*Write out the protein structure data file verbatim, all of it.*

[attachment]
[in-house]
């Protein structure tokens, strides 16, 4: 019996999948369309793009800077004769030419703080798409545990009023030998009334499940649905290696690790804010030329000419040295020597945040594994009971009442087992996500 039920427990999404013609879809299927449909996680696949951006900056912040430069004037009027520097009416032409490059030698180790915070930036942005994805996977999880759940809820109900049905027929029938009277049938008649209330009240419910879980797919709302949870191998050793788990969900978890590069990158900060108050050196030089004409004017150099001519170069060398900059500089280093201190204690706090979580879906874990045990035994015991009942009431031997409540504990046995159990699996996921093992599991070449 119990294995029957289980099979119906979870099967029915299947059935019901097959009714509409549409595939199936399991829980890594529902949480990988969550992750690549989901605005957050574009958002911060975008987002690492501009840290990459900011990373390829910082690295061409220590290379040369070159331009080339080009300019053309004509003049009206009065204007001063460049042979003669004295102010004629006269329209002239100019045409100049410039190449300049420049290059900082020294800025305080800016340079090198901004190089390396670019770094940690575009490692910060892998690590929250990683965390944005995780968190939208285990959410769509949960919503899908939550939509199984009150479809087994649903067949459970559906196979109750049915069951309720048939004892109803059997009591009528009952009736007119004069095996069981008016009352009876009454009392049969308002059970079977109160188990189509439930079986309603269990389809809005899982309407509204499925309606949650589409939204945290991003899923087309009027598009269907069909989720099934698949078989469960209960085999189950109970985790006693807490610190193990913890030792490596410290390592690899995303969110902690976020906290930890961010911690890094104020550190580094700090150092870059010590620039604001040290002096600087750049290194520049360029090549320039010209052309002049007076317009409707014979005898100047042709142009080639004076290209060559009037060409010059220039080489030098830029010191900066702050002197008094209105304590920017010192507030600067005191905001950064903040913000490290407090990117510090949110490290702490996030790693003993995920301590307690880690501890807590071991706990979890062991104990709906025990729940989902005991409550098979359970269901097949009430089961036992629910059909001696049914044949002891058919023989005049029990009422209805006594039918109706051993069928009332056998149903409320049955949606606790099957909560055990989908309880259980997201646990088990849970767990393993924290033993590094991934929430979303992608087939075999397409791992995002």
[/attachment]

[in-house]
């Protein structure tokens, strides 16, 4: 019996999948369309793009800077004769030419703080798409545990009023030998009334499940649905290696690790804010030329000419040295020597945040594994009971009442087992996500 039920427990999404013609879809299927449909996680696949951006900056912040430069004037009027520097009416032409490059030698180790915070930036942005994805996977999880759940809820109900049905027929029938009277049938008649209330009240419910879980797919709302949870191998050793788990969900978890590069990158900060108050050196030089004409004017150099001519170069060398900059500089280093201190204690706090979580879906874990045990035994015991009942009431031997409540504990046995159990699996996921093992599991070449 119990294995029957289980099979119906979870099967029915299947059935019901097959009714509409549409595939199936399991829980890594529902949480990988969550992750690549989901605005957050574009958002911060975008987002690492501009840290990459900011990373390829910082690295061409220590290379040369070159331009080339080009300019053309004509003049009206009065204007001063460049042979003669004295102010004629006269329209002239100019045409100049410039190449300049420049290059900082020294800025305080800016340079090198901004190089390396670019770094940690575009490692910060892998690590929250990683965390944005995780968190939208285990959410769509949960919503899908939550939509199984009150479809087994649903067949459970559906196979109750049915069951309720048939004892109803059997009591009528009952009736007119004069095996069981008016009352009876009454009392049969308002059970079977109160188990189509439930079986309603269990389809809005899982309407509204499925309606949650589409939204945290991003899923087309009027598009269907069909989720099934698949078989469960209960085999189950109970985790006693807490610190193990913890030792490596410290390592690899995303969110902690976020906290930890961010911690890094104020550190580094700090150092870059010590620039604001040290002096600087750049290194520049360029090549320039010209052309002049007076317009409707014979005898100047042709142009080639004076290209060559009037060409010059220039080489030098830029010191900066702050002197008094209105304590920017010192507030600067005191905001950064903040913000490290407090990117510090949110490290702490996030790693003993995920301590307690880690501890807590071991706990979890062991104990709906025990729940989902005991409550098979359970269901097949009430089961036992629910059909001696049914044949002891058919023989005049029990009422209805006594039918109706051993069928009332056998149903409320049955949606606790099957909560055990989908309880259980997201646990088990849970767990393993924290033993590094991934929430979303992608087939075999397409791992995002």